‘Guantanamo Diary’ Writer Shares Plight With Tribunal

     WASHINGTON (CN) – The Guantanamo detainee who penned a handwritten memoir exposing an intimate and harrowing account of the U.S. torture and rendition program pleaded his case for transfer on Thursday.
     Mohamedou Ould Slahi’s case, perhaps more than any other, underscores the controversies that have plagued the Naval detention center since its inception.
     Slahi, now 46, penned his very personal “Guantanamo Diary” from his cell at Camp Echo in 2005, three years after his August 2002 arrival.
     The U.S. contends that the Mauritanian native trained with and swore allegiance to al-Qaida while fighting with the Mujahedeen in Afghanistan in the early 1990s, but attorney Theresa Duncan emphasized that the context of this timeline is key.
     During this time the U.S. and al-Qaida were aligned in a marriage of convenience, as the Mujahedeen fought to oust Soviet troops that invaded Afghanistan in 1979, and then fought to topple the country’s pro-Soviet government in Kabul, which the Soviets had hoped to shore up.
     That set the stage for the eventual emergence of the Taliban.
     The al-Qaida that existed then was a different organization, said Duncan, who has represented Slahi for the past decade. Arguing before the military court, in proceedings streamed live to the Pentagon, Duncan said her client had nothing to do with the group that emerged later.
     Duncan submitted a report with the military court from a CIA expert who spent much of his seven years as a case officer “supporting the Afghan insurgency against the communists in the 1980s and 90s.”
     A federal judge who examined all the available evidence and heard testimony from Slahi in 2010 said the man could not be detained indefinitely.
     Though U.S. District Judge James Robertson ordered Slahi’s immediate release, saying the man was not affiliated with al-Qaida when he was captured, the government had that decision vacated on appeal to the D.C. Circuit.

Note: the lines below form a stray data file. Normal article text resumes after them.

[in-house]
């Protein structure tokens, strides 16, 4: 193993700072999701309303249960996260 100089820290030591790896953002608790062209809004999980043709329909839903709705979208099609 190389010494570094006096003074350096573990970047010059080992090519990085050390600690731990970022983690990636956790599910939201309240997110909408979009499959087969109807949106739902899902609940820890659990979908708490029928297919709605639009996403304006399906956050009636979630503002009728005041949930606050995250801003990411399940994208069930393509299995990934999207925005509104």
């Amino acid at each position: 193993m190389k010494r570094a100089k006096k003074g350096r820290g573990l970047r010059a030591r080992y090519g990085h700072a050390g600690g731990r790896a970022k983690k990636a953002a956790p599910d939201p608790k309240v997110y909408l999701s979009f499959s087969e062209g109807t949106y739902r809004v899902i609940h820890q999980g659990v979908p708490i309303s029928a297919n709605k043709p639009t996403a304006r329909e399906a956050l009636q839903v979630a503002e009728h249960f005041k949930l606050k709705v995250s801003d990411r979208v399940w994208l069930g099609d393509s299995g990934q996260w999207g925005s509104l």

Slahi’s habeas case has withered in discovery on remand, now under the supervision of U.S. District Judge Royce Lamberth.
     The public portion of Duncan’s opening statement to the board emphasized that “Judge Robertson remains the only independent person to have reviewed all the evidence in the case to date.”
     “Relatedly, a former chief prosecutor for the military commissions investigated the case against Mohamedou and concluded, ‘there is absolutely no evidence that Mr. Slahi ever engaged in any acts of hostility towards the United States,'” she added.
     The ACLU says Slahi’s original military prosecutor, Marine Corps Lt. Col. Stuart Couch, refused to continue the prosecution after determining information obtained from Slahi was too tainted by torture to be used against him.
     Slahi’s torture is well documented.
     “At Guantánamo, Mr. Slahi was held in total isolation for months, kept in a freezing cold cell, shackled to the floor, deprived of food, made to drink salt water, forced to stand in a room with strobe lights and heavy metal music for hours at a time, threatened with harm to his family, forbidden from praying, beaten and subjected to the ‘frequent flyer’ program, during which he was awakened every few hours to deprive him of sleep,” according to ACLU records.
     The U.S. claims that Slahi recruited for “the Bosnian and Chechen jihad,” and “facilitated the travel of future 9/11 operational coordinator Ramzi bin al-Shibh and two future 9/11 hijackers to Chechnya via Afghanistan in 1999.”
     Robertson determined in 2010 that no evidence supported the latter allegations.
     Slahi’s public, unclassified profile notes that he maintains support for jihad, “but clarifies that his notion of jihad neither condones the killing of innocent people nor supports bin Ladin’s ‘version of justice.'”
     Slahi’s anonymous personal military representatives echoed this point.
     “For him, jihad means to simply uphold your responsibilities and to take care of your family.”
     The Islamic Supreme Council of America says this form of jihad can be translated more accurately as struggling or striving, rather than holy war, focused on self-control and self-improvement.
     Duncan told the Periodic Review Board that Slahi poses no threat to the U.S., and has untold support waiting for him, should he be transferred. This network includes the editor of Slahi’s book, who has promised to support his future literary ambitions; his family; Duncan; her legal partner; and the ACLU, which has promised to travel to his transfer location to help him re-establish his life.
     Though the U.S. claims Slahi’s ties to an extremist and former Guantanamo detainee, Abu Hafs al-Mauritani, could provide him an opportunity to re-engage, Duncan called the concern “misplaced.”
     “As Abu Hafs explains in the declaration we submitted to you, he cooperated with American authorities upon his return to Mauritania in 2012, meeting with members of the FBI over the course of two months,” Duncan said. “Since then, he has had no contact with law enforcement and lives a peaceful life in Mauritania.”
     There is no evidence that Slahi seeks anything other than living a peaceful and productive post-Guantanamo life, Duncan said.

%d bloggers like this: